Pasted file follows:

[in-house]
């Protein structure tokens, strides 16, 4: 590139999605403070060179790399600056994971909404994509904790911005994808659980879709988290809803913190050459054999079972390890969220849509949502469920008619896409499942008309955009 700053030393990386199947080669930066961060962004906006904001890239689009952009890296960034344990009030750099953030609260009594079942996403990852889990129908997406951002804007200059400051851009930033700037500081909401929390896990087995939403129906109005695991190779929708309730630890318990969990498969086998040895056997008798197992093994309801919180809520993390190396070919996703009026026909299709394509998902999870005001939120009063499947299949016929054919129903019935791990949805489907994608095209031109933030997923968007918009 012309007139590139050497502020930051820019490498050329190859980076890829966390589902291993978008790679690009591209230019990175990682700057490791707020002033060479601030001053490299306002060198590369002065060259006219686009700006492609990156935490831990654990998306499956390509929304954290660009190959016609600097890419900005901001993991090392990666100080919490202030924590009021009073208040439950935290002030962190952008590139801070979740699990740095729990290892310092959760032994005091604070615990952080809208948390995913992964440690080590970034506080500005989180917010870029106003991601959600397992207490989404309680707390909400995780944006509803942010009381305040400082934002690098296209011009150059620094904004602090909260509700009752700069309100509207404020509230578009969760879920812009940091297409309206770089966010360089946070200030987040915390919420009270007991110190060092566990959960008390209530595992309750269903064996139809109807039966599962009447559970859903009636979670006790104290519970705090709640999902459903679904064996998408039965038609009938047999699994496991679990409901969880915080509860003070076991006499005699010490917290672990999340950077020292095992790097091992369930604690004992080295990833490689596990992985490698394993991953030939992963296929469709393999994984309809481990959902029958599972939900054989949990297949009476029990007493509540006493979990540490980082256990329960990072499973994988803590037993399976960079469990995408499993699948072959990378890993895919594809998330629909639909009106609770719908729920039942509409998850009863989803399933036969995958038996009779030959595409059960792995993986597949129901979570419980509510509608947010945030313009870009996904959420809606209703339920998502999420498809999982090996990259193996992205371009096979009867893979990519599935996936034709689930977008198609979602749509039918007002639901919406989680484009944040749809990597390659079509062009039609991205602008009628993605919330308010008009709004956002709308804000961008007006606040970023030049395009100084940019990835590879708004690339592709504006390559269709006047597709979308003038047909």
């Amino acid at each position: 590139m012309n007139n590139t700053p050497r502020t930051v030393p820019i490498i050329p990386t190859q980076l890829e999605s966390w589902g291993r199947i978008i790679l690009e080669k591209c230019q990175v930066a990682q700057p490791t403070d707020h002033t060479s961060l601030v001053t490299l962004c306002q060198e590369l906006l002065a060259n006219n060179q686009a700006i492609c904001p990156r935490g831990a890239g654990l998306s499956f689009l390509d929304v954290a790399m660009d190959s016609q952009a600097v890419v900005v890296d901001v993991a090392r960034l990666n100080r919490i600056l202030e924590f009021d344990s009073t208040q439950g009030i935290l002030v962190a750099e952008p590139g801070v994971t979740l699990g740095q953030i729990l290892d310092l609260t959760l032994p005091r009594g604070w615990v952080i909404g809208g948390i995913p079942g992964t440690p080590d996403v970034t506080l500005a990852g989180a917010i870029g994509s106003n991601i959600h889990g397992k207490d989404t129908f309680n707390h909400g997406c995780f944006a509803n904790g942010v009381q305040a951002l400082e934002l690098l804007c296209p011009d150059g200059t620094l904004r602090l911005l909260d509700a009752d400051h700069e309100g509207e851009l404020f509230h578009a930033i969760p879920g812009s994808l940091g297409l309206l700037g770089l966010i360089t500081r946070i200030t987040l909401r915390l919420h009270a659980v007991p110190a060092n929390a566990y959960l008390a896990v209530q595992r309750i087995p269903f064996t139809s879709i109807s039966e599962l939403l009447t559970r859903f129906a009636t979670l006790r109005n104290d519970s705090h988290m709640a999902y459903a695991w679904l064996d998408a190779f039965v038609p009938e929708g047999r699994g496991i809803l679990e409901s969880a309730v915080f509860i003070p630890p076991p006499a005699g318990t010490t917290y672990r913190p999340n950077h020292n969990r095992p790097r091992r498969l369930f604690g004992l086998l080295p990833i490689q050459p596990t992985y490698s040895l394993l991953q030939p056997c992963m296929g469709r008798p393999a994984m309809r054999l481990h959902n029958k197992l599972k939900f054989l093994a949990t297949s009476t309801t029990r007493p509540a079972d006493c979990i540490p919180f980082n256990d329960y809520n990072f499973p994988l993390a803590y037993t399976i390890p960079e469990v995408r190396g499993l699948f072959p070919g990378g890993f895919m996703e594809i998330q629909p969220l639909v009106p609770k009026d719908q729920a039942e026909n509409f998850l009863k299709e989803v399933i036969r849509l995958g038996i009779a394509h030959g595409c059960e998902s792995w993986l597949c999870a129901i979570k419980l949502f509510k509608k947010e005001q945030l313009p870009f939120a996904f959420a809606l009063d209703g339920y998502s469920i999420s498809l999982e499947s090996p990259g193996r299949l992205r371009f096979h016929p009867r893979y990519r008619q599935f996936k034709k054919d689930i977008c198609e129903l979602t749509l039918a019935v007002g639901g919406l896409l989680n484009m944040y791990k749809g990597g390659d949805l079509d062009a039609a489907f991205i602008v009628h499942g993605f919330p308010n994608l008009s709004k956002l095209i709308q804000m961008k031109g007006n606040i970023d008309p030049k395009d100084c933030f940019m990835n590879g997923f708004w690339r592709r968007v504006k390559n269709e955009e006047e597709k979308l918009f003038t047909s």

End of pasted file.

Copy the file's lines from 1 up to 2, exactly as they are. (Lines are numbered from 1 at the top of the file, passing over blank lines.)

[in-house]
């Protein structure tokens, strides 16, 4: 590139999605403070060179790399600056994971909404994509904790911005994808659980879709988290809803913190050459054999079972390890969220849509949502469920008619896409499942008309955009 700053030393990386199947080669930066961060962004906006904001890239689009952009890296960034344990009030750099953030609260009594079942996403990852889990129908997406951002804007200059400051851009930033700037500081909401929390896990087995939403129906109005695991190779929708309730630890318990969990498969086998040895056997008798197992093994309801919180809520993390190396070919996703009026026909299709394509998902999870005001939120009063499947299949016929054919129903019935791990949805489907994608095209031109933030997923968007918009 012309007139590139050497502020930051820019490498050329190859980076890829966390589902291993978008790679690009591209230019990175990682700057490791707020002033060479601030001053490299306002060198590369002065060259006219686009700006492609990156935490831990654990998306499956390509929304954290660009190959016609600097890419900005901001993991090392990666100080919490202030924590009021009073208040439950935290002030962190952008590139801070979740699990740095729990290892310092959760032994005091604070615990952080809208948390995913992964440690080590970034506080500005989180917010870029106003991601959600397992207490989404309680707390909400995780944006509803942010009381305040400082934002690098296209011009150059620094904004602090909260509700009752700069309100509207404020509230578009969760879920812009940091297409309206770089966010360089946070200030987040915390919420009270007991110190060092566990959960008390209530595992309750269903064996139809109807039966599962009447559970859903009636979670006790104290519970705090709640999902459903679904064996998408039965038609009938047999699994496991679990409901969880915080509860003070076991006499005699010490917290672990999340950077020292095992790097091992369930604690004992080295990833490689596990992985490698394993991953030939992963296929469709393999994984309809481990959902029958599972939900054989949990297949009476029990007493509540006493979990540490980082256990329960990072499973994988803590037993399976960079469990995408499993699948072959990378890993895919594809998330629909639909009106609770719908729920039942509409998850009863989803399933036969995958038996009779030959595409059960792995993986597949129901979570419980509510509608947010945030313009870009996904959420809606209703339920998502999420498809999982090996990259193996992205371009096979009867893979990519599935996936034709689930977008198609979602749509039918007002639901919406989680484009944040749809990597390659079509062009039609991205602008009628993605919330308010008009709004956002709308804000961008007006606040970023030049395009100084940019990835590879708004690339592709504006390559269709006047597709979308003038047909």